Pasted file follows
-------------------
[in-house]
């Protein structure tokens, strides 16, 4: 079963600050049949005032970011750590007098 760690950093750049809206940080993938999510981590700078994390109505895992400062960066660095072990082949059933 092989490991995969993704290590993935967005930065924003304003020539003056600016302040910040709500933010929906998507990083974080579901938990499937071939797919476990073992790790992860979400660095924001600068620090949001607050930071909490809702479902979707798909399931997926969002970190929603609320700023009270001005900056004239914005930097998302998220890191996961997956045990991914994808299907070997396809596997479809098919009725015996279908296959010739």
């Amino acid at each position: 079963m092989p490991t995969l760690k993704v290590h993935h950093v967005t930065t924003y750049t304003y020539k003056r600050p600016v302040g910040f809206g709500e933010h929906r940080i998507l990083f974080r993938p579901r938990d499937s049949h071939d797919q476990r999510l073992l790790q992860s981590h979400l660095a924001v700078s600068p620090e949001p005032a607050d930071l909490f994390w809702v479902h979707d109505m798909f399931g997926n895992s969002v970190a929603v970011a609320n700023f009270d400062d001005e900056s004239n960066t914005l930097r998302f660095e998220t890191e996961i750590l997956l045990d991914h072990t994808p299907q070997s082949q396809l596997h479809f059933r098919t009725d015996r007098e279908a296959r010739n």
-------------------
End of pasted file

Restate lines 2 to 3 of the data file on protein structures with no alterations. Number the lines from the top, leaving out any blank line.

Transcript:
């Protein structure tokens, strides 16, 4: 079963600050049949005032970011750590007098 760690950093750049809206940080993938999510981590700078994390109505895992400062960066660095072990082949059933 092989490991995969993704290590993935967005930065924003304003020539003056600016302040910040709500933010929906998507990083974080579901938990499937071939797919476990073992790790992860979400660095924001600068620090949001607050930071909490809702479902979707798909399931997926969002970190929603609320700023009270001005900056004239914005930097998302998220890191996961997956045990991914994808299907070997396809596997479809098919009725015996279908296959010739």
């Amino acid at each position: 079963m092989p490991t995969l760690k993704v290590h993935h950093v967005t930065t924003y750049t304003y020539k003056r600050p600016v302040g910040f809206g709500e933010h929906r940080i998507l990083f974080r993938p579901r938990d499937s049949h071939d797919q476990r999510l073992l790790q992860s981590h979400l660095a924001v700078s600068p620090e949001p005032a607050d930071l909490f994390w809702v479902h979707d109505m798909f399931g997926n895992s969002v970190a929603v970011a609320n700023f009270d400062d001005e900056s004239n960066t914005l930097r998302f660095e998220t890191e996961i750590l997956l045990d991914h072990t994808p299907q070997s082949q396809l596997h479809f059933r098919t009725d015996r007098e279908a296959r010739n």